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L'anima dei luoghi. La Toscana nella fotografia stereoscopica

G. Fanelli

23,20 €

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by G. Fanelli

publication year: 2001
paperback with flaps
230x290 mm, 192 pp.
240 colour and b&w illustrations

88-85957-73-0 Italian

Mid nineteenth century: cinema is yet to be born, photography is at its very beginnings. Always on the look-out for wonders and marvels – it was the heyday of Universal Expositions – men devise stereoscopy.

Stereoscopic, or three-dimensional, photography is based on a very simple optical principle: portraying the same subject from two different viewpoints – distanced between them about as much as the human eyes are – it is possible, thanks to a special viewer (the stereoscope), to reproduce the illusion of depth.

The world went berserk: millions of ‘stereoscopic couples’ were produced by the most eminent photographers of the time, and sold by specialised companies to a rapt public. Today, in what has become known as the Digital Era, this trick may make us smile (but make no mistake about it, it still retains much of its charm). The artistic and documentary value of these images remains, however, intact: the best-known monuments, quiet landscapes, ‘instantaneous’ views of cities and countryside (with an almost cinematic feel to them) will plunge you back in the streets and hills of a long-vanished Tuscany.

Giovanni Fanelli’s introduction examines the stereoscopy phenomenon from the technical, historical and artistic standpoint, devoting particular attention to its development in Tuscany. A brief but dense biographical dictionary includes all relevant data about the photographers mentioned in the book: the major foreign companies (Ferrier & Soulier, Furne & Tournier, the London Stereoscopic Company, the Keystone View Company, Underwood & Underwood) and the “classics” (the Alinari brothers, Anton Hautmann, Giacomo Brogi, Giorgio Sommer, John Brampton Philpot), as well as the local photographers and amateurs (Bianchi, Colonna, Carrara, Del Campana Guazzesi) – a little-known group of practitioners of exceptional interest, which has become the subject of intensive study over the past few decades.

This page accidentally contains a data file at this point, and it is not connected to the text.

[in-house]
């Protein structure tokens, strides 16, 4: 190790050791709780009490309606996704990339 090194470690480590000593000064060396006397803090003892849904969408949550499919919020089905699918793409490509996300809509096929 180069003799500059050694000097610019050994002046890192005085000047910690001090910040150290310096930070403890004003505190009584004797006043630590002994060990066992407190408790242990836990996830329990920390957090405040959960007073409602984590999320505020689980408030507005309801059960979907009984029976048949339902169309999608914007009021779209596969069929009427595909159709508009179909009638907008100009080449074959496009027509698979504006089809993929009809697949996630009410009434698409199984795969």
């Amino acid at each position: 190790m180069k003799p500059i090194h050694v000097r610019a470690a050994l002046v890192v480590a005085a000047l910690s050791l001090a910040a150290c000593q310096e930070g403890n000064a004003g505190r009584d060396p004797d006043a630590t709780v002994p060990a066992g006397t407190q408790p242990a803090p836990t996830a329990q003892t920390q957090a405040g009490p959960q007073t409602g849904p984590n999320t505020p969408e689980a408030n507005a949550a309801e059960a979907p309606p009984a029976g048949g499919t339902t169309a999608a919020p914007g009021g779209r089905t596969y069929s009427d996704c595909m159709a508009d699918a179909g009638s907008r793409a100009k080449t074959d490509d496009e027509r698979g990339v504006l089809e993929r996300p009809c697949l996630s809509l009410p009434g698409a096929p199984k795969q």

The core of the volume are of course the images: two hundred of them, many accompanied by close-ups and details. Thus comes back to life a fascinating itinerary through nineteenth-century Tuscany. Particular attention is of course devoted to urban centres: Florence and Fiesole (64 pictures), Siena (15), Pisa (17), Lucca (20), Livorno (19). Large sections are devoted to Valdarno (14 pictures), San Miniato al Tedesco (10) and Viareggio (7). But well represented are also Impruneta, Greve in Chianti, the Mugello, Colle Val d’Elsa, San Gimignano, Incisa, San Giovanni Valdarno, Arezzo, Cortona, Scandicci, Signa, Empoli, Pontedera, Prato, Pistoia, Montecatini, Collodi, Montenero, Piombino, Portoferraio and Carrara.

The pictures differ in character and inspiration: some are sophisticated, some natural, some affected, most of them simply brilliant. The spell which captivated generations has quietly wound its way through to the present day.